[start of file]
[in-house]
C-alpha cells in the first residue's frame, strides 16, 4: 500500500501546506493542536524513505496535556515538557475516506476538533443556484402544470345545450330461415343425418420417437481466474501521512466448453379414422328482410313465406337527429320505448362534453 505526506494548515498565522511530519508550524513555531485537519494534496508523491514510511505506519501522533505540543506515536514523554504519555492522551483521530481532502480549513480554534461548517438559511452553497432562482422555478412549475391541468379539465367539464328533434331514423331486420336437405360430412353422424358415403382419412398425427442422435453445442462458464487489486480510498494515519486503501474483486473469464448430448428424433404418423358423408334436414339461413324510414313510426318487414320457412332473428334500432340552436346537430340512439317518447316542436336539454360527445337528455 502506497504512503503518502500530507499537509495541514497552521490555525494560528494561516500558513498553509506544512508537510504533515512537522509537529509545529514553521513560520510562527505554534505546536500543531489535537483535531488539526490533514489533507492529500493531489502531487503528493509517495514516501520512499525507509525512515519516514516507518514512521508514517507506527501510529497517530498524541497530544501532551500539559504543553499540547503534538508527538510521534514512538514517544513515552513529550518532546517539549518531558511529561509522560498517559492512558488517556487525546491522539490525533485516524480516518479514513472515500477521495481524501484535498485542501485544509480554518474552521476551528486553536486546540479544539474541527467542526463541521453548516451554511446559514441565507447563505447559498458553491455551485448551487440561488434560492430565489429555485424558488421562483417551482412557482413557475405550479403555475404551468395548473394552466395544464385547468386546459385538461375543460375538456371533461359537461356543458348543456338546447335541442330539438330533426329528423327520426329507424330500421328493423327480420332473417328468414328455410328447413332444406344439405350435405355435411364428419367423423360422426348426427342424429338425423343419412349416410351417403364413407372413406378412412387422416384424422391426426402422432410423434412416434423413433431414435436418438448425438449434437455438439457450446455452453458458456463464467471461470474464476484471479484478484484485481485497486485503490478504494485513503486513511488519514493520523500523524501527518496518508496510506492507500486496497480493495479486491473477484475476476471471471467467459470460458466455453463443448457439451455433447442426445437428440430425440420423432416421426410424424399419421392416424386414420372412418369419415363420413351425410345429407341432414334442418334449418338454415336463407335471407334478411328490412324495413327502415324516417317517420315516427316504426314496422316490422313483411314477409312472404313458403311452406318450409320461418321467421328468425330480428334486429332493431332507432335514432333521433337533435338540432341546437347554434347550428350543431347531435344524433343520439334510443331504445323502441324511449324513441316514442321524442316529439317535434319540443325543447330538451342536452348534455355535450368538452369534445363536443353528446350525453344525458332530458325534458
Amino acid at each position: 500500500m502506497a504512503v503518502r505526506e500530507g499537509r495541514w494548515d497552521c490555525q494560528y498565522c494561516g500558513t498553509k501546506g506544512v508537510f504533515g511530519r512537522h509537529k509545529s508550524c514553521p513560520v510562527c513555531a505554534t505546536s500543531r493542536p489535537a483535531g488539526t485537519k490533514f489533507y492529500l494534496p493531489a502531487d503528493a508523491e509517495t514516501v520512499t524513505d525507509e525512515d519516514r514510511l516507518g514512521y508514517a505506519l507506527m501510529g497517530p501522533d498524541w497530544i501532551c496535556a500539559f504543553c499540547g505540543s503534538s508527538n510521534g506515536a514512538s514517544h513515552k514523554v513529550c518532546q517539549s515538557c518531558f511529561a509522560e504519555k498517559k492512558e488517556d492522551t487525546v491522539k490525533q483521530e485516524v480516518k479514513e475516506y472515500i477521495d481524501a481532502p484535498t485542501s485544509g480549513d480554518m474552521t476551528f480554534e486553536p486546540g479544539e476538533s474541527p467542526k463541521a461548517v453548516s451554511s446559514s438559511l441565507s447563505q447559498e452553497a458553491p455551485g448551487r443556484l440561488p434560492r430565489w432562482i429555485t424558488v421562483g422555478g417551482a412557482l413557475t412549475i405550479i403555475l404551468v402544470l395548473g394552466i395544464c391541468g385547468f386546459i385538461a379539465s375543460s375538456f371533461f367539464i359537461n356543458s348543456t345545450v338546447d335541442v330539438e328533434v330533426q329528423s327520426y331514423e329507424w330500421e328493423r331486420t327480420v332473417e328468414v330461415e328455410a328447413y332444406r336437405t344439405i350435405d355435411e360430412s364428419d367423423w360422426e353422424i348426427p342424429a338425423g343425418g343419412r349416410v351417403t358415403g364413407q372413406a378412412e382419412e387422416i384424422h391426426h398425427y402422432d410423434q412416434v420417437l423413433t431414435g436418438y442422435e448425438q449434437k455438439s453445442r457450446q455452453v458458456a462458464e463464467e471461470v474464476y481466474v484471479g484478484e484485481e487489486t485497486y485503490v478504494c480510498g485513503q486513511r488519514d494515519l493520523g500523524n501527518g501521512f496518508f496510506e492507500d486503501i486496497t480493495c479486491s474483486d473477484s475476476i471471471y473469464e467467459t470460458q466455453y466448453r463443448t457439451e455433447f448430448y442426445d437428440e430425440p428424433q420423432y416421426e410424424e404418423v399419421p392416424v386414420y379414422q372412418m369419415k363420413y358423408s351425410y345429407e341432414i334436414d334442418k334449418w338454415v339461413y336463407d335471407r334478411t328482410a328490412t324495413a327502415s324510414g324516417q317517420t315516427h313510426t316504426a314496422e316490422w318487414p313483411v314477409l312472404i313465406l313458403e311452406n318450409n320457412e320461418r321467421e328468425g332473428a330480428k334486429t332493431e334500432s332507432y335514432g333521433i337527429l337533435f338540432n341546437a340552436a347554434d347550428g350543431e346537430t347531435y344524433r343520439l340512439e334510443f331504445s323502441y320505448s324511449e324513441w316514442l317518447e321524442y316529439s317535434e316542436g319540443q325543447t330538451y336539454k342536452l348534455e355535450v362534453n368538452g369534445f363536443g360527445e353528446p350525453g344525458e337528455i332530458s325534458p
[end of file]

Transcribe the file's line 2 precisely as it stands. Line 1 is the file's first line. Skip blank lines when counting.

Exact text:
C-alpha cells in the first residue's frame, strides 16, 4: 500500500501546506493542536524513505496535556515538557475516506476538533443556484402544470345545450330461415343425418420417437481466474501521512466448453379414422328482410313465406337527429320505448362534453 505526506494548515498565522511530519508550524513555531485537519494534496508523491514510511505506519501522533505540543506515536514523554504519555492522551483521530481532502480549513480554534461548517438559511452553497432562482422555478412549475391541468379539465367539464328533434331514423331486420336437405360430412353422424358415403382419412398425427442422435453445442462458464487489486480510498494515519486503501474483486473469464448430448428424433404418423358423408334436414339461413324510414313510426318487414320457412332473428334500432340552436346537430340512439317518447316542436336539454360527445337528455 502506497504512503503518502500530507499537509495541514497552521490555525494560528494561516500558513498553509506544512508537510504533515512537522509537529509545529514553521513560520510562527505554534505546536500543531489535537483535531488539526490533514489533507492529500493531489502531487503528493509517495514516501520512499525507509525512515519516514516507518514512521508514517507506527501510529497517530498524541497530544501532551500539559504543553499540547503534538508527538510521534514512538514517544513515552513529550518532546517539549518531558511529561509522560498517559492512558488517556487525546491522539490525533485516524480516518479514513472515500477521495481524501484535498485542501485544509480554518474552521476551528486553536486546540479544539474541527467542526463541521453548516451554511446559514441565507447563505447559498458553491455551485448551487440561488434560492430565489429555485424558488421562483417551482412557482413557475405550479403555475404551468395548473394552466395544464385547468386546459385538461375543460375538456371533461359537461356543458348543456338546447335541442330539438330533426329528423327520426329507424330500421328493423327480420332473417328468414328455410328447413332444406344439405350435405355435411364428419367423423360422426348426427342424429338425423343419412349416410351417403364413407372413406378412412387422416384424422391426426402422432410423434412416434423413433431414435436418438448425438449434437455438439457450446455452453458458456463464467471461470474464476484471479484478484484485481485497486485503490478504494485513503486513511488519514493520523500523524501527518496518508496510506492507500486496497480493495479486491473477484475476476471471471467467459470460458466455453463443448457439451455433447442426445437428440430425440420423432416421426410424424399419421392416424386414420372412418369419415363420413351425410345429407341432414334442418334449418338454415336463407335471407334478411328490412324495413327502415324516417317517420315516427316504426314496422316490422313483411314477409312472404313458403311452406318450409320461418321467421328468425330480428334486429332493431332507432335514432333521433337533435338540432341546437347554434347550428350543431347531435344524433343520439334510443331504445323502441324511449324513441316514442321524442316529439317535434319540443325543447330538451342536452348534455355535450368538452369534445363536443353528446350525453344525458332530458325534458